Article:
Maternal infection during pregnancy is associated with a higher incidence of mental disorders, including schizophrenia, in the offspring in later life. Our recent attempt to study this link between prenatal immunological challenge and subsequent psychopathology has led to the establishment of a mouse model demonstrating the emergence of multiple psychotic-like phenotypes following immunological challenge on gestation day (GD) 9. However, little is known about the impact of similar in utero challenge at different times of pregnancy. Here, we compare the efficacy of identical maternal immune stimulation induced by the exposure to polyriboinosinic-polyribocytidilic acid (Poly(I:C)) at a dose of 5 mg/kg (i.v.) on distinct days of gestation (GD 6, 9, 13 or 17). The offspring derived were then compared to those collected from vehicle- and non-treated dams in two paradigms of selective associative learning: latent inhibition (LI) and the US-pre-exposure effect (USPEE). LI deficiency was observed in animals born to dams treated with Poly(I:C) on GD 6, 9 or 13, but not in those on GD17. In contrast, a loss of the USPEE was equivalently seen in all Poly(I:C) treatment groups, regardless of treatment times. Evaluation of the acute cytokine response in a separate cohort of pregnant dams receiving Poly(I:C) challenge on either GD9 or GD17 revealed that the ratio of interleukin-10/tumor necrosis factor-α was elevated in the GD17 relative to the GD9 group. The present report thus provides evidence that the acute cytokine reaction as well as the long-term pattern of behavioural sequelae of maternal immune challenge can be affected by its precise timing during pregnancy. The present study provides further support to the use of the prenatal Poly(I:C) model in the elucidation of mechanisms involved in the aetiology and disease process of immuno-precipitated neurodevelopmental mental diseases, including but not limited to, schizophrenia.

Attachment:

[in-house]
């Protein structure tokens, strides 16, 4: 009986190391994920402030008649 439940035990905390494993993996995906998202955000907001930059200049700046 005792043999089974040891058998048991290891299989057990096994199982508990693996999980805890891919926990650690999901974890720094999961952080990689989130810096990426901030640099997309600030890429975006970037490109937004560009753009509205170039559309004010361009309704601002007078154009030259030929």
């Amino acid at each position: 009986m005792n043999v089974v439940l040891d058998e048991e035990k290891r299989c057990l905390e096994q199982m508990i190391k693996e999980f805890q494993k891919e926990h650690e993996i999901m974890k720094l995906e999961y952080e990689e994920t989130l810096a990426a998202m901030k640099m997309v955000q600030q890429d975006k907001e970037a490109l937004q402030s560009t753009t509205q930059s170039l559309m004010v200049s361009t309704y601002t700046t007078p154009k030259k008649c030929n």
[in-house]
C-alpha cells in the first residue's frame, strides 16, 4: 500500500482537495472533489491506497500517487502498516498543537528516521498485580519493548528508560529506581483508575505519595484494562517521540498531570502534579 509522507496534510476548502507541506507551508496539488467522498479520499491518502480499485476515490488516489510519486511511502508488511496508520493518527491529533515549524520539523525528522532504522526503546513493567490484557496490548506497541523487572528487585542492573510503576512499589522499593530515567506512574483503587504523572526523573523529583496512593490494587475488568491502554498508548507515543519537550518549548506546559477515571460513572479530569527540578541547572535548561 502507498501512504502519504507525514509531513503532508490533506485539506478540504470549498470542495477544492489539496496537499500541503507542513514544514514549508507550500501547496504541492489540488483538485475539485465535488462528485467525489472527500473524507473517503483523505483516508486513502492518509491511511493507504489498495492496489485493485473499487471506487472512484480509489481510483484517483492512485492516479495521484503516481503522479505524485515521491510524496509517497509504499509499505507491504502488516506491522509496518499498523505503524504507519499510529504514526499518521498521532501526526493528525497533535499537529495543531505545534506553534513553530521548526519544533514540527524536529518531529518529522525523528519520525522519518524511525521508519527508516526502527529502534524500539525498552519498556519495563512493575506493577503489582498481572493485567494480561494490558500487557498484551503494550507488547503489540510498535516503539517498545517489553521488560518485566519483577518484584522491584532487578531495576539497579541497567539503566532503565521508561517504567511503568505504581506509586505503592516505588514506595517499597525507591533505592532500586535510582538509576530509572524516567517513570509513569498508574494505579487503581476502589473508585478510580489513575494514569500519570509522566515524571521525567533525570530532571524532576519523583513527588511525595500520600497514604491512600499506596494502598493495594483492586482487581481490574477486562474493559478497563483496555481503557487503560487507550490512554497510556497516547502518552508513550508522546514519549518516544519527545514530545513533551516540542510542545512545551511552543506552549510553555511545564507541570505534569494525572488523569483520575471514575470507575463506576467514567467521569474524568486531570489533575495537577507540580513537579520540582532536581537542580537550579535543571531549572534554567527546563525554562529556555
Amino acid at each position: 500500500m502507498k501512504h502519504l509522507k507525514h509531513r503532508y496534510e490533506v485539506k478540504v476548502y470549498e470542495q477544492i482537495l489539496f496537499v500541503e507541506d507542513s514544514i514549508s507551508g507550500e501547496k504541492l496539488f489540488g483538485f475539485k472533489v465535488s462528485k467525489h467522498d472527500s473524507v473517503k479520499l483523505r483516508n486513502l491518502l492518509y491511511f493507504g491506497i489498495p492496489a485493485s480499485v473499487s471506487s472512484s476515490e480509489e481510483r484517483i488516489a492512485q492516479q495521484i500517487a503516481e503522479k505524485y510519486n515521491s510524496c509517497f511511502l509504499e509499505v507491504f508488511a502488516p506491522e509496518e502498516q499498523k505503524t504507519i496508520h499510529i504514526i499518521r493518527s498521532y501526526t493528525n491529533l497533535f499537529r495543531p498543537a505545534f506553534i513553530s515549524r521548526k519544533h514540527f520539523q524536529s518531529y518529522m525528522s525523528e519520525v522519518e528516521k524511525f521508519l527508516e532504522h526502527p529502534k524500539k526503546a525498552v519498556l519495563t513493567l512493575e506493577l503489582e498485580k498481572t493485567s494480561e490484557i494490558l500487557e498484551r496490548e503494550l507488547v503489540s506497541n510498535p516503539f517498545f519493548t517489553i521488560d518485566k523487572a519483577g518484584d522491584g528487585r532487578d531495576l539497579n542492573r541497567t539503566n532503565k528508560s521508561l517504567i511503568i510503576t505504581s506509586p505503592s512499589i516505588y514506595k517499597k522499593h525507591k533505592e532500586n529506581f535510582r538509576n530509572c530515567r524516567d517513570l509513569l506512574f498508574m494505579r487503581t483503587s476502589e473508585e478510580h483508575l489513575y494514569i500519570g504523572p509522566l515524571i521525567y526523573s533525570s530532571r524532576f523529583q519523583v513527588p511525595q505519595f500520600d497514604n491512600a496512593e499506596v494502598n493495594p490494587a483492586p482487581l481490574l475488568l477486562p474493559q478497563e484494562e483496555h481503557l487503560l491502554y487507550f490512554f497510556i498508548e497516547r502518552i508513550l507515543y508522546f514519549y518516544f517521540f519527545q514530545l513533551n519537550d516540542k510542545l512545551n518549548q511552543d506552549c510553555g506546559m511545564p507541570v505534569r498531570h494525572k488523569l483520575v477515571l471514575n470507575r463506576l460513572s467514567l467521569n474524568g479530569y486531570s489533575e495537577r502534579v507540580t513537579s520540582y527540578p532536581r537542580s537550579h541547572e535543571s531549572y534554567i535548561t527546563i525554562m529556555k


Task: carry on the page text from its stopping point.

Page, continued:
- Animal model
- Latent inhibition
- Polyriboinosinic-polyribocytidilic acid
- Selective attention
- US pre-exposure effect